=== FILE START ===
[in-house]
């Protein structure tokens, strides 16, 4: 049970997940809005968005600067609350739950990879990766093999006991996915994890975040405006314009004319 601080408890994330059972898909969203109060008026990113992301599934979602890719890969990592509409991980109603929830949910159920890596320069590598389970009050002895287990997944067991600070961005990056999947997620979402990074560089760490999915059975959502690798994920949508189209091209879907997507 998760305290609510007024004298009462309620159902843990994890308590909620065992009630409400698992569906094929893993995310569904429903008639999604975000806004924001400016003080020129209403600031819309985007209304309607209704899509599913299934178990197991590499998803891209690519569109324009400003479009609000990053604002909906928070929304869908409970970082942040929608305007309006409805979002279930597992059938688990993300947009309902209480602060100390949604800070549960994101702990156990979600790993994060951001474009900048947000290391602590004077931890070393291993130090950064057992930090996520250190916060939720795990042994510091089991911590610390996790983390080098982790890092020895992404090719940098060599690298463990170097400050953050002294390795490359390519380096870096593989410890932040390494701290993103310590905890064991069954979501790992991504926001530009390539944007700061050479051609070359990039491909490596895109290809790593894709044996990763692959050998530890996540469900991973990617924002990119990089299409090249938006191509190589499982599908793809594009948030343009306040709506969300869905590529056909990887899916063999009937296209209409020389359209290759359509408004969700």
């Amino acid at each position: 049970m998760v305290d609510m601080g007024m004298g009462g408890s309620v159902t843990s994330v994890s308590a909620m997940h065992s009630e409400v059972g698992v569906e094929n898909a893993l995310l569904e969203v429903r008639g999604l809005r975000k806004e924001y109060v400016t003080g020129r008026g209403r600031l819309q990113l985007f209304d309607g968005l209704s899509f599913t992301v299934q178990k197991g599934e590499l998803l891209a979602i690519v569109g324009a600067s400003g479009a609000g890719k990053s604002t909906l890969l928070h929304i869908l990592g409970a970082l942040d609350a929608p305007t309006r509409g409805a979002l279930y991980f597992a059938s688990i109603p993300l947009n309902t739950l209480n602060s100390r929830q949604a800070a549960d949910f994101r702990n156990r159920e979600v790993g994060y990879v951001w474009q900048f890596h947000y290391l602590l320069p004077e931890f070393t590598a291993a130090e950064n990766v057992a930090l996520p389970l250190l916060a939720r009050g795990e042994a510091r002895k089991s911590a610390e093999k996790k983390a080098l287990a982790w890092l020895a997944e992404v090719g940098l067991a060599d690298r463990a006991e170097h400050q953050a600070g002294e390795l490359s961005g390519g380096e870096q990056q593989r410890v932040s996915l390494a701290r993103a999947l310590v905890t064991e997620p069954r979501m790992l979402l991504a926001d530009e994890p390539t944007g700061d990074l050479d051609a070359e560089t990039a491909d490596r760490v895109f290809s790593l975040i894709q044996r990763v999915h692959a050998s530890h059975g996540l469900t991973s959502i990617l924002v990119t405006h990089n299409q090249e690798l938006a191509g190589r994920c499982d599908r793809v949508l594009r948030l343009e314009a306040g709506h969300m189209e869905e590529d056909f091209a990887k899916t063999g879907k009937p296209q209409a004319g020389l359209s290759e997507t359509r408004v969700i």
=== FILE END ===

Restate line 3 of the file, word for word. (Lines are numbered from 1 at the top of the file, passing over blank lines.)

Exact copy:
């Amino acid at each position: 049970m998760v305290d609510m601080g007024m004298g009462g408890s309620v159902t843990s994330v994890s308590a909620m997940h065992s009630e409400v059972g698992v569906e094929n898909a893993l995310l569904e969203v429903r008639g999604l809005r975000k806004e924001y109060v400016t003080g020129r008026g209403r600031l819309q990113l985007f209304d309607g968005l209704s899509f599913t992301v299934q178990k197991g599934e590499l998803l891209a979602i690519v569109g324009a600067s400003g479009a609000g890719k990053s604002t909906l890969l928070h929304i869908l990592g409970a970082l942040d609350a929608p305007t309006r509409g409805a979002l279930y991980f597992a059938s688990i109603p993300l947009n309902t739950l209480n602060s100390r929830q949604a800070a549960d949910f994101r702990n156990r159920e979600v790993g994060y990879v951001w474009q900048f890596h947000y290391l602590l320069p004077e931890f070393t590598a291993a130090e950064n990766v057992a930090l996520p389970l250190l916060a939720r009050g795990e042994a510091r002895k089991s911590a610390e093999k996790k983390a080098l287990a982790w890092l020895a997944e992404v090719g940098l067991a060599d690298r463990a006991e170097h400050q953050a600070g002294e390795l490359s961005g390519g380096e870096q990056q593989r410890v932040s996915l390494a701290r993103a999947l310590v905890t064991e997620p069954r979501m790992l979402l991504a926001d530009e994890p390539t944007g700061d990074l050479d051609a070359e560089t990039a491909d490596r760490v895109f290809s790593l975040i894709q044996r990763v999915h692959a050998s530890h059975g996540l469900t991973s959502i990617l924002v990119t405006h990089n299409q090249e690798l938006a191509g190589r994920c499982d599908r793809v949508l594009r948030l343009e314009a306040g709506h969300m189209e869905e590529d056909f091209a990887k899916t063999g879907k009937p296209q209409a004319g020389l359209s290759e997507t359509r408004v969700i």